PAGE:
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Posts tagged Makgadikgadi Pans

Climate Change and Botswana’s Rainfall and Temperatures – May 10th, 2013

20.6S 25.3E

May 10th, 2013 Category: Climate Change, Image of the day, Rivers, Salt Flats

Botswana – May 10th, 2013

This image shows two important areas of Botswana: the Okavango Delta (upper left) and the Makgadikgadi Pans (right). It is predicted that Botswana will become hotter over the next few decades, with an expected increase of 2°C by 2050—a rate of warming of 0.27°C per decade. It is also predicted that the spatial and temporal distribution of rainfall will be disrupted by climate change.

By 2050 there will be an annual decrease in rainfall of 5 percent in the northern and western regions of the country, while southeastern regions are expected to experience a 5 percent increase in annual rainfall. During the rainfall seasons, it is expected that there will be a 10–20 percent increase during the peak rainfall months (December to February), while other months will yield reduced rainfall. The rainy season will be shorter and less reliable due to climate change, and it is expected that most rain will fall as short, sharp events. It is expected that an increase in temperature would equal an increase in the rates of evaporation and transpiration (click here for more information).

Okavango Delta and Makgadikgadi Pans, Botswana

20.4S 24.8E

April 27th, 2011 Category: Rivers, Salt Flats, Wetlands

Botswana - April 15th, 2011

The green, broom-shaped Okavango Delta, the terminus of the Okavango River and one of the world’s largest inland water systems, can be observed on the left side of this image.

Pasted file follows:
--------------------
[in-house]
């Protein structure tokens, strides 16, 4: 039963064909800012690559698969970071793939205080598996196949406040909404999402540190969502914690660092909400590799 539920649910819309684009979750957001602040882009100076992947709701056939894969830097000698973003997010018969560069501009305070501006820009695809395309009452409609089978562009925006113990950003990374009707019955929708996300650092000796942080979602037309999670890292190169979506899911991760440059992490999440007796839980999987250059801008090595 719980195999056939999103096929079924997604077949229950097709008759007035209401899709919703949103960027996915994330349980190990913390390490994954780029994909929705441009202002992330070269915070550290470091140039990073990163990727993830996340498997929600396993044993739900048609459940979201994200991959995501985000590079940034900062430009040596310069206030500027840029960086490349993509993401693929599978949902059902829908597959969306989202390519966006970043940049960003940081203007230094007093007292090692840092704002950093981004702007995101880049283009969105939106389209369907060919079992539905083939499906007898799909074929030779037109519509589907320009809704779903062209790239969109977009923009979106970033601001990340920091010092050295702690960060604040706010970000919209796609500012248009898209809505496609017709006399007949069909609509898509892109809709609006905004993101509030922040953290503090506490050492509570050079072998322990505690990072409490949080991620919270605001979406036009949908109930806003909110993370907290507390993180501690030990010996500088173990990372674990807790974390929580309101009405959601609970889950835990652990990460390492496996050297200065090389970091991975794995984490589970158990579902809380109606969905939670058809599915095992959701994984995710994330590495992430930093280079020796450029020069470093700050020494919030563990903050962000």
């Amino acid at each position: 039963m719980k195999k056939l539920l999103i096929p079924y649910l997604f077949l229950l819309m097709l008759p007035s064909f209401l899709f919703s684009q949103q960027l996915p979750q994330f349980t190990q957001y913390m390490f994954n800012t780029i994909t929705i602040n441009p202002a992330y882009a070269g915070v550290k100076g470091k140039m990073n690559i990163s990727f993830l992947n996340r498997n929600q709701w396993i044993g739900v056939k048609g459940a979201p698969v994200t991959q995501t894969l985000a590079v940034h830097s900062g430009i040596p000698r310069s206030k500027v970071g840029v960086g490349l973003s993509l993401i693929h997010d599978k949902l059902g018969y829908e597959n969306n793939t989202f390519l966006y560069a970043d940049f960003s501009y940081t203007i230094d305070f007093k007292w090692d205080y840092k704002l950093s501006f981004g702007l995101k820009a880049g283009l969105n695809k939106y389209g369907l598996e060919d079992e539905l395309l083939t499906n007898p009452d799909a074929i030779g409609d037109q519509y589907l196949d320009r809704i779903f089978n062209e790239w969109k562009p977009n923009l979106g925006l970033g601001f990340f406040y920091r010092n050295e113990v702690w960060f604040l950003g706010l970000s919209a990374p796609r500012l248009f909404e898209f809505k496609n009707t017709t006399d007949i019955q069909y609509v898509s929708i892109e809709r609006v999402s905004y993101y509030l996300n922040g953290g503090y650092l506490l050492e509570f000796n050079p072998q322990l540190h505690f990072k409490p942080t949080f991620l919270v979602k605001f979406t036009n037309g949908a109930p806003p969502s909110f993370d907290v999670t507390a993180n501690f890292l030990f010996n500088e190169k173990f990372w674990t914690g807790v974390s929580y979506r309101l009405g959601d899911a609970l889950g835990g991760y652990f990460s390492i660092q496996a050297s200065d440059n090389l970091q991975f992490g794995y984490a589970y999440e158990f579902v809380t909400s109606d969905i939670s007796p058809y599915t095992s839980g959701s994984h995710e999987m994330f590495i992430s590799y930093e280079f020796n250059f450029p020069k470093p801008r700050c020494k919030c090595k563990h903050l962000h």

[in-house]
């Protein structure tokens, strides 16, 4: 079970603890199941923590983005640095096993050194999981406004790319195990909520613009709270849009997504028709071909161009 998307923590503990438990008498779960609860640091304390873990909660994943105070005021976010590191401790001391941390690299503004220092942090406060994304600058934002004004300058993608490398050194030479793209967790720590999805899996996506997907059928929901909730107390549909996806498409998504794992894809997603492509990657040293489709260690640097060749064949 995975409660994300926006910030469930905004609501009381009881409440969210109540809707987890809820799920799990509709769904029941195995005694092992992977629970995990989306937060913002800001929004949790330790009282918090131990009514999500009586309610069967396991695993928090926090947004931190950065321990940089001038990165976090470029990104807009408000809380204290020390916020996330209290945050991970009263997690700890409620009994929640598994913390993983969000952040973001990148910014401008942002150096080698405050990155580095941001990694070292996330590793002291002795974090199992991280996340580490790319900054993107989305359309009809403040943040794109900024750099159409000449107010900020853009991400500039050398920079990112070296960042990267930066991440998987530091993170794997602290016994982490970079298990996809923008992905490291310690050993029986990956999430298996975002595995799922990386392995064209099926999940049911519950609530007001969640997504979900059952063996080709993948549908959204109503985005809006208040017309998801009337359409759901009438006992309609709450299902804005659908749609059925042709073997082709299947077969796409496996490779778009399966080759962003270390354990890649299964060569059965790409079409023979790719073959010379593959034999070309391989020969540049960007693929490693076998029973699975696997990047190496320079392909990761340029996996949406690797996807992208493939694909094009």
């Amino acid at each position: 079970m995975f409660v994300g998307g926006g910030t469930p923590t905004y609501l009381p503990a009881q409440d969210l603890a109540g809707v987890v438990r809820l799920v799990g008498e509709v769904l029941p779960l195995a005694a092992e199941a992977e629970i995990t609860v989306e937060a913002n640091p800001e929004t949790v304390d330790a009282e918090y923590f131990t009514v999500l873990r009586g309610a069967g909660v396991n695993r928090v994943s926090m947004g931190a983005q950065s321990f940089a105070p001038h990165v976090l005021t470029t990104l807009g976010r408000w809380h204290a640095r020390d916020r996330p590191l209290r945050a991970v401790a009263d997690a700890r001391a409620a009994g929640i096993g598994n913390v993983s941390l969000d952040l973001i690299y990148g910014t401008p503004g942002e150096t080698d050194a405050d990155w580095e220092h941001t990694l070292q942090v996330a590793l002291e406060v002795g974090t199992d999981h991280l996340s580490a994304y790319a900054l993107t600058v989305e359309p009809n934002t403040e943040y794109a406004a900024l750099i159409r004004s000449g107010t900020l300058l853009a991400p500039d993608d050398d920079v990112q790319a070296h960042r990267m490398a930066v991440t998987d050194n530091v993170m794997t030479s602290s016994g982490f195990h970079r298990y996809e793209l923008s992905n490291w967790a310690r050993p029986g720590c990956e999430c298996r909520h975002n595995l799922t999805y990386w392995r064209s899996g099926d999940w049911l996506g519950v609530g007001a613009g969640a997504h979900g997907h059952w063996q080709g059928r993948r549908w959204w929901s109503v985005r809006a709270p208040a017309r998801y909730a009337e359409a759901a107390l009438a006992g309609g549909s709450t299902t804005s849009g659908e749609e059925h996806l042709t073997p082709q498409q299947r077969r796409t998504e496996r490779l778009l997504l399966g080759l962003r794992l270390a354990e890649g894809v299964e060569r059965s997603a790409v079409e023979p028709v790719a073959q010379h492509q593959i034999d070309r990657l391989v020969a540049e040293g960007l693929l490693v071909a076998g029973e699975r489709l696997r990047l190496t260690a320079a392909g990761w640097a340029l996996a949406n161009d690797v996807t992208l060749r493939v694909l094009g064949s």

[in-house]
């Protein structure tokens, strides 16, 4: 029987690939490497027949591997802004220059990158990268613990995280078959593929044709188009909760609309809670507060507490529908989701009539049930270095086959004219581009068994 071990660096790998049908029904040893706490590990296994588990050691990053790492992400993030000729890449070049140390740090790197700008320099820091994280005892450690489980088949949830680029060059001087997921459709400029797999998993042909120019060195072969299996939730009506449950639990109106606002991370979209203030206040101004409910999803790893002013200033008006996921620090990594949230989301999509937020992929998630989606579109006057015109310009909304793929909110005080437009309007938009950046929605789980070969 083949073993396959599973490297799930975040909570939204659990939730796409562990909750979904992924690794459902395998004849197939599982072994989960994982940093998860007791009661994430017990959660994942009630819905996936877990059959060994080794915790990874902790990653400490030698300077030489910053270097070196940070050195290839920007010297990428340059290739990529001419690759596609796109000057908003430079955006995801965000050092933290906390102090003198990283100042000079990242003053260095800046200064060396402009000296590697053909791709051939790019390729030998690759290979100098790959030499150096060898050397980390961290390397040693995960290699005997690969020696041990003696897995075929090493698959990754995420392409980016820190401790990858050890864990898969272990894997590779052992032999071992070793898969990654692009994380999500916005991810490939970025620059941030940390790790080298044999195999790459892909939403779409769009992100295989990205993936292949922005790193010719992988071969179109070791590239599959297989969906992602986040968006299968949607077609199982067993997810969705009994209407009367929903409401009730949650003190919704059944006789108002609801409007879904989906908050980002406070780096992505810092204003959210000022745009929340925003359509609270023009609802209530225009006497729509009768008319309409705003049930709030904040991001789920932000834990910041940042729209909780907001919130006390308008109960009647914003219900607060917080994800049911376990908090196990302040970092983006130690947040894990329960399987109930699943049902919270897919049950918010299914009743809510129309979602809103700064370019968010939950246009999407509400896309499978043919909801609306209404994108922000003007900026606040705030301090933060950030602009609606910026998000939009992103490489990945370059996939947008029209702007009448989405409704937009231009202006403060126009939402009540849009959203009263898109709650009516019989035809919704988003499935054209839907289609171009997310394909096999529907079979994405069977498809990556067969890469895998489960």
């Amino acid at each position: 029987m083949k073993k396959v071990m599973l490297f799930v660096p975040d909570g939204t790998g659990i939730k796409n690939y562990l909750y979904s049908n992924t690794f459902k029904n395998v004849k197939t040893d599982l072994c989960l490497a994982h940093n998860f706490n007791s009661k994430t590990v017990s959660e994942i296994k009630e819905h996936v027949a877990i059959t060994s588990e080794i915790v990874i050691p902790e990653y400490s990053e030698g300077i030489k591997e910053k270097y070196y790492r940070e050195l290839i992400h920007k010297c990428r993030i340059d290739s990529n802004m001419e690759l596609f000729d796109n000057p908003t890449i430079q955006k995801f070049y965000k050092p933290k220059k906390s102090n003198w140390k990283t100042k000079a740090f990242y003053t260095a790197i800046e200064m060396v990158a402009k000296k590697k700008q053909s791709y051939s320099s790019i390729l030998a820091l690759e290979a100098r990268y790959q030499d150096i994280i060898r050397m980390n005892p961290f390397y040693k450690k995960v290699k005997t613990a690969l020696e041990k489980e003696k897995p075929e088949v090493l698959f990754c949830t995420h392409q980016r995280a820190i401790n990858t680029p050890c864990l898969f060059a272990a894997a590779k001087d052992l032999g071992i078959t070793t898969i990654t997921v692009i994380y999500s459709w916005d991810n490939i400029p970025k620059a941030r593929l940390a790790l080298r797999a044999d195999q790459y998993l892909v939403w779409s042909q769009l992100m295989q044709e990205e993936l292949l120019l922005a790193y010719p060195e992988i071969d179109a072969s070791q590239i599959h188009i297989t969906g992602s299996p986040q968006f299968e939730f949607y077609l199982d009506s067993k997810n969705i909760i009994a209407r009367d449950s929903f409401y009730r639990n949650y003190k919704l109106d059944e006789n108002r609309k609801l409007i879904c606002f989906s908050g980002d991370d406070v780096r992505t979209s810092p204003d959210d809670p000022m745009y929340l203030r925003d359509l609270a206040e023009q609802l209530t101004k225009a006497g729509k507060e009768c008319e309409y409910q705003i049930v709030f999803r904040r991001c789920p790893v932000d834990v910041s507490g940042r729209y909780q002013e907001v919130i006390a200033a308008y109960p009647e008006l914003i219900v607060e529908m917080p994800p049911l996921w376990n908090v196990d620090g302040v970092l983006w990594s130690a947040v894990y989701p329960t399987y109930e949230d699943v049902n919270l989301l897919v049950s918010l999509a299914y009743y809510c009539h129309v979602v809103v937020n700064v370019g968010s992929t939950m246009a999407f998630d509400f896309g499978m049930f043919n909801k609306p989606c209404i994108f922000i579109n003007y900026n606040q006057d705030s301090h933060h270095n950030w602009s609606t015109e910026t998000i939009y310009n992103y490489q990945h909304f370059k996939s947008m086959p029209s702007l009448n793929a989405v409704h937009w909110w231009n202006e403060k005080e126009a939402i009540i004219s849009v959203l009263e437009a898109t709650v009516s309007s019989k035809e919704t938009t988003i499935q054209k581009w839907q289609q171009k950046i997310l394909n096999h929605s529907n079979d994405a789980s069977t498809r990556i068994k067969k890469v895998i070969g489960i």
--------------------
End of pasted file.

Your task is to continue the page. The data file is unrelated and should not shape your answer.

Millions of years ago the Okavango river use to flow into a large inland lake called Lake Makgadikgadi. This lake has now dried up and become the Makgadikgadi Pans, a large series of salt flats. The pans appear whitish grey and can be seen at the lower right.


Lakes, Floodplains and Salt Pans in Southern Africa

18.9S 22.9E

March 19th, 2011 Category: Lakes, Rivers, Salt Flats

Botswana - February 18th, 2011

This image reaches from Angola (upper left) to Zambia (upper right), and to Botswana (lower left) and Zimbabwe (lower right). Several bodies of water and other interesting geographical features can be observed across the image.

Situated in the lower left quadrant is the Okavango Delta, the inland delta formed at the end of the Okavango River. East of the delta are several greenish white areas, the salty Makgadikgadi Pans. North of the delta lies the Barotse Floodplain. East of the floodplain is Lake Kariba, appearing silvery green in color due to sun glint.

Vegetation Index of Land Around Barotse Floodplain and Okavango Delta, Central Southern Africa

20.6S 25.6E

March 14th, 2011 Category: Vegetation Index

Angola, Zambia, Botswana, Zimbabwe - February 18th, 2011

The full version of this FAPAR image stretches across parts of Angola (upper left), Zambia (upper right), Botswana (lower left) and Zimbabwe (lower right). The land shows a generally good vegetation index, indicated by the mostly green false-color of the image.

However, several areas of high activity (rusty red) and low photosynthetic activity (yellow) can be seen across the image as well. The less active areas can be noted southeast of the Okavango Delta (bottom center of thumbnail) as one moves towards the Makgadikgadi Pans, and to the west of the Barotse Floodplain (above center).